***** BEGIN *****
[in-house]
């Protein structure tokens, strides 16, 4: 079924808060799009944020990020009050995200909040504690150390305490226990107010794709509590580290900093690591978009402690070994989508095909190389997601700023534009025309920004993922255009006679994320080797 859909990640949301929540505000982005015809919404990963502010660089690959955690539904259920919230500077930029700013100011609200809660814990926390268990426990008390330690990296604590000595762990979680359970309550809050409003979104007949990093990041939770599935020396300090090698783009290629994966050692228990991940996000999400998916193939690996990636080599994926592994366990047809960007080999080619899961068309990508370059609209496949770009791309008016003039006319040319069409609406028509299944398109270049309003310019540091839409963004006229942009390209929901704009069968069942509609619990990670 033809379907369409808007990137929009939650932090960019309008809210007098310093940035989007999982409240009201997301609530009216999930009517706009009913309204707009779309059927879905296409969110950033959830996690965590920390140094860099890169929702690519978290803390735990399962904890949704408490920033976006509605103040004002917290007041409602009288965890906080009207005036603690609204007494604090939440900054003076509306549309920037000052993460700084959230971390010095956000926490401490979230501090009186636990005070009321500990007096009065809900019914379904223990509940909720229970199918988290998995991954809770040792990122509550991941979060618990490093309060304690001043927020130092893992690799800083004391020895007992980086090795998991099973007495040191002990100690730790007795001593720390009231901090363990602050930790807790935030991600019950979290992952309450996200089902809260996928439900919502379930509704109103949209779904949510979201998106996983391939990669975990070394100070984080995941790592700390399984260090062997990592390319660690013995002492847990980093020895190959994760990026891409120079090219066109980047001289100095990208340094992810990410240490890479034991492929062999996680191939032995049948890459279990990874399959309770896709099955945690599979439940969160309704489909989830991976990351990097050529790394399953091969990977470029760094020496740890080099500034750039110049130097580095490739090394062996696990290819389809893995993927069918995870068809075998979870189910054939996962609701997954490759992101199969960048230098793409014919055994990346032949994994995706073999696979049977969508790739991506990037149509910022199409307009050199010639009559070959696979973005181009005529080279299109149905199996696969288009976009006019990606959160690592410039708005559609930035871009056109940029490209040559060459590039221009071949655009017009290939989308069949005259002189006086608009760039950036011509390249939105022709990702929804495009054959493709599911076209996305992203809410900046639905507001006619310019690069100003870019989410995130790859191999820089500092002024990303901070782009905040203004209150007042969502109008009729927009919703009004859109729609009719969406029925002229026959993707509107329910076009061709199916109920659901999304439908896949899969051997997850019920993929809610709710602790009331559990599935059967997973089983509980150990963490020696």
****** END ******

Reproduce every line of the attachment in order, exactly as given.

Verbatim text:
[in-house]
């Protein structure tokens, strides 16, 4: 079924808060799009944020990020009050995200909040504690150390305490226990107010794709509590580290900093690591978009402690070994989508095909190389997601700023534009025309920004993922255009006679994320080797 859909990640949301929540505000982005015809919404990963502010660089690959955690539904259920919230500077930029700013100011609200809660814990926390268990426990008390330690990296604590000595762990979680359970309550809050409003979104007949990093990041939770599935020396300090090698783009290629994966050692228990991940996000999400998916193939690996990636080599994926592994366990047809960007080999080619899961068309990508370059609209496949770009791309008016003039006319040319069409609406028509299944398109270049309003310019540091839409963004006229942009390209929901704009069968069942509609619990990670 033809379907369409808007990137929009939650932090960019309008809210007098310093940035989007999982409240009201997301609530009216999930009517706009009913309204707009779309059927879905296409969110950033959830996690965590920390140094860099890169929702690519978290803390735990399962904890949704408490920033976006509605103040004002917290007041409602009288965890906080009207005036603690609204007494604090939440900054003076509306549309920037000052993460700084959230971390010095956000926490401490979230501090009186636990005070009321500990007096009065809900019914379904223990509940909720229970199918988290998995991954809770040792990122509550991941979060618990490093309060304690001043927020130092893992690799800083004391020895007992980086090795998991099973007495040191002990100690730790007795001593720390009231901090363990602050930790807790935030991600019950979290992952309450996200089902809260996928439900919502379930509704109103949209779904949510979201998106996983391939990669975990070394100070984080995941790592700390399984260090062997990592390319660690013995002492847990980093020895190959994760990026891409120079090219066109980047001289100095990208340094992810990410240490890479034991492929062999996680191939032995049948890459279990990874399959309770896709099955945690599979439940969160309704489909989830991976990351990097050529790394399953091969990977470029760094020496740890080099500034750039110049130097580095490739090394062996696990290819389809893995993927069918995870068809075998979870189910054939996962609701997954490759992101199969960048230098793409014919055994990346032949994994995706073999696979049977969508790739991506990037149509910022199409307009050199010639009559070959696979973005181009005529080279299109149905199996696969288009976009006019990606959160690592410039708005559609930035871009056109940029490209040559060459590039221009071949655009017009290939989308069949005259002189006086608009760039950036011509390249939105022709990702929804495009054959493709599911076209996305992203809410900046639905507001006619310019690069100003870019989410995130790859191999820089500092002024990303901070782009905040203004209150007042969502109008009729927009919703009004859109729609009719969406029925002229026959993707509107329910076009061709199916109920659901999304439908896949899969051997997850019920993929809610709710602790009331559990599935059967997973089983509980150990963490020696």